Genuine Progress

I think most people would agree that money isn’t everything. Even economics, the quintessential harbinger of a golden dollar sign to our minds, isn’t all about money. The field encapsulates nearly every aspect of life – incentives, decision making, human behavior. So why is it that when we measure progress we still rely so heavily on GDP, or the monetary value of goods produced in our country? I’ve written about this briefly before and recently came across a few interesting alternatives that I wanted to share. 

If someone asked you how your year had been, you probably wouldn’t begin with, “Well this was my gross income,” or even stranger “My neighbor made this much money.” Most wouldn’t, and not just because it’s somewhat of a taboo to openly discuss money, but also because that is not the most indicative measure of progress on an individual basis. What’s tricky is that those moments that mean so much to us, both positive milestones (graduating from college, having a baby, volunteering at a local organization) as well as negative (the death of a loved one, illness) exist similar to the externalities I most recently posted about – outside of the market and valuation, and thus invisible within GDP. Even Simon Kuznets, the man charged with inventing the measure, conceded that “the welfare of a nation [can] scarcely be inferred from a measure of national income.”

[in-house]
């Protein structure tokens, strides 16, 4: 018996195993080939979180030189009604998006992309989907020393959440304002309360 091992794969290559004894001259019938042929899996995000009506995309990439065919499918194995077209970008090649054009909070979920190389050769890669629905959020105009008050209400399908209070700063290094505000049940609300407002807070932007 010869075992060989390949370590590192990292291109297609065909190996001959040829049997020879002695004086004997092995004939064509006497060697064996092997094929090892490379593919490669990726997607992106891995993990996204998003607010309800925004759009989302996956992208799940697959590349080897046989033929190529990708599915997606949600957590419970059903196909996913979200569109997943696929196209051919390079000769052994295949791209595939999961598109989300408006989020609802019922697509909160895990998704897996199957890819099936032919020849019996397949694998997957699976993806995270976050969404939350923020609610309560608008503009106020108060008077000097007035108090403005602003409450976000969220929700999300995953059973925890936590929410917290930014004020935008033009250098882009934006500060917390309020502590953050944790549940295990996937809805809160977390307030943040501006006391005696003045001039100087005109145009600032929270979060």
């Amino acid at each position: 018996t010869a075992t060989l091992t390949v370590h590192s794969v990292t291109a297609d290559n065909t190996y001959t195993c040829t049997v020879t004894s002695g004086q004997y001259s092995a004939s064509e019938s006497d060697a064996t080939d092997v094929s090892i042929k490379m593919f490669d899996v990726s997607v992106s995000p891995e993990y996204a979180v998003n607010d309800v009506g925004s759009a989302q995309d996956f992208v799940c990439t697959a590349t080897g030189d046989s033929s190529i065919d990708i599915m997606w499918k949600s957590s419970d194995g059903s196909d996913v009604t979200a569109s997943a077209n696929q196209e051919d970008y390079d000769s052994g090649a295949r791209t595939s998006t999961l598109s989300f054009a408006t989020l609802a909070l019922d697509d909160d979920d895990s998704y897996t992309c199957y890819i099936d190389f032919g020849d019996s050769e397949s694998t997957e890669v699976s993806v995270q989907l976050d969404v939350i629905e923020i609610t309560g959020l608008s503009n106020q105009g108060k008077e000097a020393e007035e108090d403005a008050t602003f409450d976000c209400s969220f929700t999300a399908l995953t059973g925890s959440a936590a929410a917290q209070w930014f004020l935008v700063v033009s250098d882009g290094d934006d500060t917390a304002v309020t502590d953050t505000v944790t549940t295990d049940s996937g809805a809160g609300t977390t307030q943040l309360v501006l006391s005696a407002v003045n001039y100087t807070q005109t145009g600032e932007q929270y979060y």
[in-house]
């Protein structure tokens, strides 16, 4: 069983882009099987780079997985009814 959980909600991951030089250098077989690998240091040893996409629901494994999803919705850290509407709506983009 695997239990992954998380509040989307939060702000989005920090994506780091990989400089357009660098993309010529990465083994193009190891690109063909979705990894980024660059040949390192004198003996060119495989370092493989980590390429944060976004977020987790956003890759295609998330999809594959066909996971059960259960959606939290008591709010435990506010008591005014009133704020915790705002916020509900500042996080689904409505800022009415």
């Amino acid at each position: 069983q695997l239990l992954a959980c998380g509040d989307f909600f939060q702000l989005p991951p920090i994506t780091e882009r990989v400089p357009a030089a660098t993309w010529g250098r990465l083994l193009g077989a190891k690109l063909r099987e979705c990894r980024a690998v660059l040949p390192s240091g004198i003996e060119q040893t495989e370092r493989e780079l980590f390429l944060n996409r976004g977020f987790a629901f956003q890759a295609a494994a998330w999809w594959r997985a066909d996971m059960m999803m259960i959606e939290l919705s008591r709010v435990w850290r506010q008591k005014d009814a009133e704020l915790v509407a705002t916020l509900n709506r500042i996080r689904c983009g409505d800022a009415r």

The New Republic recently wrote about GPI, or Genuine Progress Index, and its attempts to account for what is excluded from GDP. 

“Economic indicators include inequality and the cost of unemployment. Environmental indicators include the cost of water pollution, air pollution, climate change, wetlands depletion, forest cover change, and non-renewable energy resources. Social indicators include the value of housework, higher education and volunteer work as well as the cost of commuting and crime.”

When these indicators are accounted for, growth takes on a different meaning and the real economics of social welfare are revealed, as can be seen below. 

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Maryland and Vermont are the first two states to officially adopt GPI, and although its role in policymaking is still marginal, it is an important step towards a more holistic interpretation of growth. So many issues still keep GDP in its prominence – it’s simple to measure, tried and true, and easy to interpret. The formulas for newer, more encompassing measurements will inevitably be more complex and difficult to standardize – but again – progress in itself is just that, and so we continue to search for a more representative approach that includes more than just dollars and cents. 

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